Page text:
River Town. In , at the age of twenty-seven, Peter Hessler joined the third group of Peace Corps volunteers to work in China. Along with Adam Meier. River Town: Two Years on the Yangtze is a book by Peter Hessler. It documents his Peace Corps teaching assignment at Fuling Teachers College in . “”Ho Wei,”” he writes, “”left his notebooks on the desk of Peter Hessler, who typed everything into his computer. The notebooks were the only thing they truly.
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But for people who want to know what China is like, I encourage them to read this book. Like the book itself, this scene shows that any barrier between peoples and men is either false or self-imposed or downright intellectual sloth. Truly, these are books where you hate to come to the end.
Mostly the inscriptions noted the date and the level of the water, and some of them had predictions about next year’s harvest, etc. So, reading the book was enormously enjoyable in that, and to some measure, it filled a gap that I was missing. Making his way in the city and traveling by boat and train throughout Sichuan province and beyond, Hessler offers vivid descriptions of the people he meets, from priests to prostitutes and peasants to petef, and gives voice to their views.
River Town: Two Years on the Yangtze (P.S.): Peter Hessler: : Books
Reading this book has added a dimension that I never experienced during my visits to the country because it was not possible for a tourist to get as close to the people as the author did. He also noted the changes in the political system where as before people were guaranteed work and benefits for their lifetime and now that was changing along with the more capitalistic economy. Page 1 of 1 Start over Page 1 of 1. Most of the time the book doesn’t evoke much sympathy other than pity, jessler for the people, and it certainly reinforces a lot of negative stereotypes about the Chinese.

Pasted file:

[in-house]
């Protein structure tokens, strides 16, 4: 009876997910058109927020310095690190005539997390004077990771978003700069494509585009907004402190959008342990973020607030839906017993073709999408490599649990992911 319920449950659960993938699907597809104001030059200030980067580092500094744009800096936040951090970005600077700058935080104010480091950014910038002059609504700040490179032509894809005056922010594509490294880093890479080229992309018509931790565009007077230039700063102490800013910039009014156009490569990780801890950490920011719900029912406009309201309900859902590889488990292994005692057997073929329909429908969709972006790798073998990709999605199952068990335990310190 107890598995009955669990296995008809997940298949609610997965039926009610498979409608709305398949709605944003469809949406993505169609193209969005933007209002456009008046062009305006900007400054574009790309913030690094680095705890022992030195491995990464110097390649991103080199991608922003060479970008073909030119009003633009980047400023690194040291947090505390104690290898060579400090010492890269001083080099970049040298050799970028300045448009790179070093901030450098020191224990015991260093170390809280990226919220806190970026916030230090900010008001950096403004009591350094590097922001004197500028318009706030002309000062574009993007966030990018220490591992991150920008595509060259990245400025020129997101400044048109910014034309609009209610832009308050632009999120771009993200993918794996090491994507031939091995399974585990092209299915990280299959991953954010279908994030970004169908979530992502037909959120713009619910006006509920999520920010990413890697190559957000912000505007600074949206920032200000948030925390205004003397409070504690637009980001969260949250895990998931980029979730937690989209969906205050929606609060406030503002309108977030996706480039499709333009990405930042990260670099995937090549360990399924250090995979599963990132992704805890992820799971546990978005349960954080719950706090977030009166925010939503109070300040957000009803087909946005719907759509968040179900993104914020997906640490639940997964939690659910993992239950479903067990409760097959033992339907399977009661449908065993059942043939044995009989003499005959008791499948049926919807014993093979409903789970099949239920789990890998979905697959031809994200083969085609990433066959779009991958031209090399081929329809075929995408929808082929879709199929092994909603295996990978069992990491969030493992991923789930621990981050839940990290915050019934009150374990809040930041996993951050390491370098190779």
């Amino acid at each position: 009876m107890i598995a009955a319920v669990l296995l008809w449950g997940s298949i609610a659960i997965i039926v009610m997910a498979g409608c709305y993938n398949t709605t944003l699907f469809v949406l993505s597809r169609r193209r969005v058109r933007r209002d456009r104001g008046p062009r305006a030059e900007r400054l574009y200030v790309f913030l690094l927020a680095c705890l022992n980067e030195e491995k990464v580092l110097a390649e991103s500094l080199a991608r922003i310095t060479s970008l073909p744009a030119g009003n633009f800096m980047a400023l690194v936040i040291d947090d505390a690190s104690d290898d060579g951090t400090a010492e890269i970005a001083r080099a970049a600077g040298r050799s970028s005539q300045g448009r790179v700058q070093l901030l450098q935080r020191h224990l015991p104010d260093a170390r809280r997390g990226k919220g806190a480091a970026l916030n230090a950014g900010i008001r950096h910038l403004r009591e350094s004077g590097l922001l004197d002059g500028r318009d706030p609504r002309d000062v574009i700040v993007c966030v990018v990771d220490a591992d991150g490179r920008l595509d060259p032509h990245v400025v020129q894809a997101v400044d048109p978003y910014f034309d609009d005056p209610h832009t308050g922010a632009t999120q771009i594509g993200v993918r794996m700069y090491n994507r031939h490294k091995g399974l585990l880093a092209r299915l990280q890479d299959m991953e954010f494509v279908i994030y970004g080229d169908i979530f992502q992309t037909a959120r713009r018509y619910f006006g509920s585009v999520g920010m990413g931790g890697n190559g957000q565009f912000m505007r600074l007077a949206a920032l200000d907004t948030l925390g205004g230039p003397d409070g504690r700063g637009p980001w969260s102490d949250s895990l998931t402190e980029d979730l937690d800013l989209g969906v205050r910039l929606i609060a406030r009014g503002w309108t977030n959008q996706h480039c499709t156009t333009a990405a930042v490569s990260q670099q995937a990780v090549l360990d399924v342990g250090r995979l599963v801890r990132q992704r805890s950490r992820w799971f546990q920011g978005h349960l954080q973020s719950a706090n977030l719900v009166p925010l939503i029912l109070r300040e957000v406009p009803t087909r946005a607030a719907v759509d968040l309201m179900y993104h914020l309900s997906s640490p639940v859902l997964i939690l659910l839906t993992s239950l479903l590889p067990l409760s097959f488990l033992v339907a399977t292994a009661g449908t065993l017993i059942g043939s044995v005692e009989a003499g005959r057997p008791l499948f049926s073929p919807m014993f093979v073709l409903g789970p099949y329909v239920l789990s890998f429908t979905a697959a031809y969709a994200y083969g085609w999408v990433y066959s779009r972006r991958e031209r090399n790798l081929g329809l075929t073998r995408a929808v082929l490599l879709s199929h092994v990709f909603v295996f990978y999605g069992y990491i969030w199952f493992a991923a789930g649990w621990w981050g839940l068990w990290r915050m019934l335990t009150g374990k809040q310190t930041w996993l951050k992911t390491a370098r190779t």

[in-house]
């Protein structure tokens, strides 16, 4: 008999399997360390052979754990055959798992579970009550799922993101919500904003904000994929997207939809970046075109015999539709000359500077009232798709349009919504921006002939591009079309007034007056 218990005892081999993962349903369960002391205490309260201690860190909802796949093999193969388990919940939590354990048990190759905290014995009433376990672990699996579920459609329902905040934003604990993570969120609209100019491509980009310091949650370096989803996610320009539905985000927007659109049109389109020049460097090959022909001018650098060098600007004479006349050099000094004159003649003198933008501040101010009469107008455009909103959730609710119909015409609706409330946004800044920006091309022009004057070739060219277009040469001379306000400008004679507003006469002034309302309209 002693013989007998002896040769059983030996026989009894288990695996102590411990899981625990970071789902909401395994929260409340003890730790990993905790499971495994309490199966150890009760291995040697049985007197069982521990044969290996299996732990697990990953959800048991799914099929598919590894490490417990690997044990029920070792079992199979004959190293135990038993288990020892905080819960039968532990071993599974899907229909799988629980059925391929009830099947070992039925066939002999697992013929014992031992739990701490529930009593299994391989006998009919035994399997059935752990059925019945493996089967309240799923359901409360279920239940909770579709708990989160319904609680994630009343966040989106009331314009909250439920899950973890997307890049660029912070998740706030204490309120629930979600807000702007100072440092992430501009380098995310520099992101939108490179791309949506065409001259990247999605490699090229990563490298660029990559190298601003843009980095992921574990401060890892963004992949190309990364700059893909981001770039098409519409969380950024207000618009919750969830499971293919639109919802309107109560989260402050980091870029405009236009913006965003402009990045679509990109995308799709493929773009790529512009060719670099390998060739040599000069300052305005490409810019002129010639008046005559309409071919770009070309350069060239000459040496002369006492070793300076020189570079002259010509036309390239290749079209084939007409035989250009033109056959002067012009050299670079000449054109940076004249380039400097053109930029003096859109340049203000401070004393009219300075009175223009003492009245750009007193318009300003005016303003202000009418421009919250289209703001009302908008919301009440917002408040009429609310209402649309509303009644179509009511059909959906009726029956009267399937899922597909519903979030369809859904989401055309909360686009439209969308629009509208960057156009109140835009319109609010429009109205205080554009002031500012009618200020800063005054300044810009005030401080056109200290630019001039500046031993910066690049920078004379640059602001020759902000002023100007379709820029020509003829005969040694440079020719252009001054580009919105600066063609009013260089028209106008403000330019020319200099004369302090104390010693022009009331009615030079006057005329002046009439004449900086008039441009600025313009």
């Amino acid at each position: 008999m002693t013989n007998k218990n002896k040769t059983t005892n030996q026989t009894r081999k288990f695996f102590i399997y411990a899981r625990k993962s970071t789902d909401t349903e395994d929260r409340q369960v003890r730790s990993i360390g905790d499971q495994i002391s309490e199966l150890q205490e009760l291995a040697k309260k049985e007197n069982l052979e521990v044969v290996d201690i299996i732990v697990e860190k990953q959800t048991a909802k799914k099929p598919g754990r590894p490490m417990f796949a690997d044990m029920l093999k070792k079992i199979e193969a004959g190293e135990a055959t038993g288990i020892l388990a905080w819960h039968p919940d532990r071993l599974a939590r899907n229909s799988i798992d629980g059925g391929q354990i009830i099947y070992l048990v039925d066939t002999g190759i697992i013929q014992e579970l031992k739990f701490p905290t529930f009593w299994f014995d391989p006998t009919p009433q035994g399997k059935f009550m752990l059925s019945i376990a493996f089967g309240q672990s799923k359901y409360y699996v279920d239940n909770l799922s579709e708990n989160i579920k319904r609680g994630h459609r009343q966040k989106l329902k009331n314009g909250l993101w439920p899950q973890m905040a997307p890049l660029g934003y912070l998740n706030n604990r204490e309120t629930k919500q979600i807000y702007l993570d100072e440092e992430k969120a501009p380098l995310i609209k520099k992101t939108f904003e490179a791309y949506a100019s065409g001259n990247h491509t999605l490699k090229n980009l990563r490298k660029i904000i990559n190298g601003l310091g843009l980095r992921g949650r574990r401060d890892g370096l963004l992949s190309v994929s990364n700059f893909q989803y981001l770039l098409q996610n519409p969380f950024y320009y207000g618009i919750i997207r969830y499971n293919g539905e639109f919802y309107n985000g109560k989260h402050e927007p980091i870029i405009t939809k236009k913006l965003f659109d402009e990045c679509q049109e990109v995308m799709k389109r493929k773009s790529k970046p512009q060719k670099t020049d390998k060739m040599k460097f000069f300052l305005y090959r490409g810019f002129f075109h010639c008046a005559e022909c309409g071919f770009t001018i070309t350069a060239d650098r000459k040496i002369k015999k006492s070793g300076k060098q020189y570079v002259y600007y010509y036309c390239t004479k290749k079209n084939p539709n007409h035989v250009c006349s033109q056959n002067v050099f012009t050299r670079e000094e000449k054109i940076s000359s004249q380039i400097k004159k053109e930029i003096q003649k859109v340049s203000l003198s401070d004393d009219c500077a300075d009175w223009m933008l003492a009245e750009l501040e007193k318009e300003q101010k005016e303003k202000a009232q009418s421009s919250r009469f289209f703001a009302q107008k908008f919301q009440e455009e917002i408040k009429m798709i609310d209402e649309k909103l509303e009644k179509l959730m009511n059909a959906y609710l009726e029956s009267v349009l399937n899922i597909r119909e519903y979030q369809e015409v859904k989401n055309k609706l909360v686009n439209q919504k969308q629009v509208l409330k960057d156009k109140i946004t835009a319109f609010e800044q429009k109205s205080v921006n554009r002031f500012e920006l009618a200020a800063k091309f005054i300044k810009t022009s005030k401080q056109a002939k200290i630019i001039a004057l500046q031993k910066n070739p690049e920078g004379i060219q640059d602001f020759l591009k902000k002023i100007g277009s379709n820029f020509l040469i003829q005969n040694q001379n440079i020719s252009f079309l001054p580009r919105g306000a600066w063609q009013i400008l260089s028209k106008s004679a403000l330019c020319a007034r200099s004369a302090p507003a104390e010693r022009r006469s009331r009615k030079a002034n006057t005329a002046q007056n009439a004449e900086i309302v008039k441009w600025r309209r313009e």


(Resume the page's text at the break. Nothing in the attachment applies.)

It’s not quite coming-of-age because the main character is For anyone who has visited China and who merely saw it “from a distance” I highly recommend this book. He lives in Cairo. I liked learning about different aspects nessler recent Chinese history, as the author brought up pieces here and there, prompted by people and places in the story. Poignant, thoughtful, funny, and enormously compelling, River Town is an unforgettable portrait of a city that is seeking to hesxler both what it was and what it someday will be.
He had seven groups, each highlighting a different piece hesselr recent Chinese history.
David Sedaris told me to read this book. Since writing this book, Peter Hessler has pefer himself as one of the premier journalists writing about life in China today. But this was more than an account of Peter Hessler educating future teachers in China about the subjects of English literature and culture.
None of the difficulties mattered–the silt, the earthquakes, the lost relics, the extinct species, the displaced peasants. Apr 28, Matthew rated it really liked it Shelves: For those who say that Peter Hessler is a conceited jerk And boost your Airbnb profits?
Tribes, Ehssler, and the Global System.
A Journey Through Time in China. On occasion, Hessler can be cutting, but it is subtle; tactful.
Want to Read Currently Reading Read. Second time to read this book Refresh and try again. Worst of all, he refuses to connect the dots and see how many of the same issues exist in identical ways in the country he comes from. Set up a giveaway.
River Town: Two Years on the Yangtze
Written in calm, meditative prose, this is an excellent entry into the annals of the Westerner-in-China body of memoirs. I believe this may be a much better way of promoting peace and understanding in the world, as opposed to more advanced weaponry and nuclear arms races, etc.
Those short pieces and excerpts are pregnant with their stories, feelings and thoughts, that help the reader as the author before to discover hidden private stories about Chinese life.
After two years I was sick of the countless anniversaries and commemorations; I was tired of the twisted history; and I had enough propaganda-laced textbooks.
And the village itself, with its constant noise and pollution and with Hessler fighting illness for two years, it was satisfying to learn that it became something like home to him eventually and not something to fight against as he had fought against a number of people who taunted him for being an outsider. Another thing that I dislike about the book is that nothing about it seems human: For example, Peter had his students put on Dickens’ “A Christmas Carol” as a play, but the Communist leaders of the school would not allow him to teach the students Christmas carols, even if rlver were secular ones p